The federal election committee has insufficient members to rule on campaign violations and to enforce electoral law as candidates prepare for the 2020 competition.
The agency – which serves as a watchdog for the way presidential and congress campaigns raise and spend money – will be a quorum member with the resignation of Vice President Matthew Petersen.
The Petersen exit – announced Monday and scheduled for August 31 – effectively freezes the agency.
The resignation of FEC commissioner Michale Petersen leaves the board without a quorum
Without a quorum, the FEC cannot hold board meetings, initiate audits, draw up new rules and conduct campaigns for violations
Without a quorum, the FEC cannot hold board meetings, initiate audits, draw up new rules and conduct campaigns for violations.
But chairman Ellen Weintraub claims that the office is still functioning.
& # 39; The United States election agent is still in the 2020 campaign battle, "she said in a statement about Petersen's resignation.
She argued that the FEC can still follow campaigns, investigate violations reports and make campaign financing information available.
She pointed out that the campaign watchdog group could make recommendations on any complaints and & # 39; only the committee's vote on that recommendation would be delayed & # 39 ;.
However, Weintraub also urged President Donald Trump to appoint new commissioners as soon as possible.
& # 39; The resignation of Vice-President Petersen makes it necessary for the President to quickly appoint new Commissioners and for the Senate to take rapid action to confirm them & # 39 ;, she said.
A quorum requires four commissioners and only three are left on the six-man board when Petersen leaves.
Commissioners are appointed by the president and confirmed by the Senate.
Each Commissioner has a six-year term of office and, by law, may not be more than three members of the same political party – a rule that was supposed to guarantee equality, but often leads to inactivity and stalemate.
President Trump nominated James Trainor, a republican, to serve in the committee at the end of 2017, but Trainor has not been confirmed by the Senate.
Traditionally, the president also appoints a Republican and Democratic Commissioner for the Senate to vote jointly.
With the resignation of Petersen, a Republican, the White House could demand that Trainor be confirmed without a corresponding democrat.
But senator majority leader Mitch McConnell is unlikely to put a candidate forward unless that person has a counterparty to the other party.
FEC chairman Ellen Weintraub urged President Trump to appoint new commissioners as soon as possible
The FEC board – shown here in 2008 – consists of six members; the departure of Michael Petersen (second from the right) leaves it with three members and four are needed to make a quorum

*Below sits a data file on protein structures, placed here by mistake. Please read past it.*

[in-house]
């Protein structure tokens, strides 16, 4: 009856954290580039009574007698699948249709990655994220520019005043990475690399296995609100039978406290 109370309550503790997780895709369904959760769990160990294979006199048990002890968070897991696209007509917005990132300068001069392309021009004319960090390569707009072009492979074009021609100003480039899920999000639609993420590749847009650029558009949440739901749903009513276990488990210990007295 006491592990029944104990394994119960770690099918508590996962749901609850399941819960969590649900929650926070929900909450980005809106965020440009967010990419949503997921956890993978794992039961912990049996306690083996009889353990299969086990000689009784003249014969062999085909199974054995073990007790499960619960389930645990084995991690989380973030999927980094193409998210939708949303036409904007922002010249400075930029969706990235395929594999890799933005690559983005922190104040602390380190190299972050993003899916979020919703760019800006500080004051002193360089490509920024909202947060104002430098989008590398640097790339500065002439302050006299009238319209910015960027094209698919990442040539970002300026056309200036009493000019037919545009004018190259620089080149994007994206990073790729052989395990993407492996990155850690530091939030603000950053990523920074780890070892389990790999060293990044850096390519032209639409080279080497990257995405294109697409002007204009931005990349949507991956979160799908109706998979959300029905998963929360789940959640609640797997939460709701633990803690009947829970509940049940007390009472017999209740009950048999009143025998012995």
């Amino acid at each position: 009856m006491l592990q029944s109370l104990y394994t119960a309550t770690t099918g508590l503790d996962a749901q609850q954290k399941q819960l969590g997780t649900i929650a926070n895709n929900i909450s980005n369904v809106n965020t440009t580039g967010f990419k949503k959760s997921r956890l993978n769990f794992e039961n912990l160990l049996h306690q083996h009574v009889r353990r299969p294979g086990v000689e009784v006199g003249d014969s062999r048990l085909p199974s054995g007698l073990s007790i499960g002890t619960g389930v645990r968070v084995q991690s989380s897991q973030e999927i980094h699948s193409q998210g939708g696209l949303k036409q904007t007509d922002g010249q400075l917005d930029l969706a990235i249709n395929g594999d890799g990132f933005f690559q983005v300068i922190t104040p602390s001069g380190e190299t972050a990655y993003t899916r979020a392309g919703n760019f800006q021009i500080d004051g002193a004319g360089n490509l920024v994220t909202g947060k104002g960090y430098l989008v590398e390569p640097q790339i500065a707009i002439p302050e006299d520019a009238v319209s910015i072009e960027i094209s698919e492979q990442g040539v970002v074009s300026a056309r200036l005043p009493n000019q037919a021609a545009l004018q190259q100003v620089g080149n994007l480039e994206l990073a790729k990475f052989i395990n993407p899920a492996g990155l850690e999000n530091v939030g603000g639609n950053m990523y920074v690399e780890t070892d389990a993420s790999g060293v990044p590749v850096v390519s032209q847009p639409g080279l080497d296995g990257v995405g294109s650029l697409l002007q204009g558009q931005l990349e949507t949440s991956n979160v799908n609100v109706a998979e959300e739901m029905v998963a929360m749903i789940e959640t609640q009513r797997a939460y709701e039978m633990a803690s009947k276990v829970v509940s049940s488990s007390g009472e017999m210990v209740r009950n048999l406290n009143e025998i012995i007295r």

FEC commissioners act as watchdogs for campaign finance violations
The Senate leaders – in this case McConnell and Democratic leader Chuck Schumer – usually also get input from the president for whom the president nominates.
With the exit from Petersen, the committee consists of a democrat, a republican and an independent.
Petersen gave no reason for his departure.
"During my service, I have faithfully fulfilled my duty to enforce the law in a way that respects freedom of expression, while also interpreting the relevant statutes and regulations fairly and giving meaningful notice to those under FEC jurisdiction" , he wrote in his resignation. letter.
& # 39; I am honored to have served the American people in this capacity and to have fulfilled the oath of eleven years ago. & # 39;
Trump nominated Petersen for a federal judge in 2018, but he withdrew after struggling to answer questions about the law during his confirmation hearing – a moment that went viral.
& # 39; I had hoped that my nearly two decades of public service could bear more weight than my two worst minutes on television, "he wrote while withdrawing his nomination. & # 39; However, I am no stranger to political reality. & # 39;
The FEC has since been ranked as one of the least popular places to work in government, according to surveys from the Office of Personnel Management
Two commissioners – Democrat Ann Ravel and Republican Lee Goodman – both stopped before their six-year term expired.
Neither has been replaced.
As for the three remaining Commissioners, they all serve after their six-year term has expired because the law allows them to continue serving.
President Weintraub, who had been appointed to the office by former President George W. Bush, served more than ten years after the end of her term of office.
Petersen, who was appointed by Bush in 2008, also served after his term.
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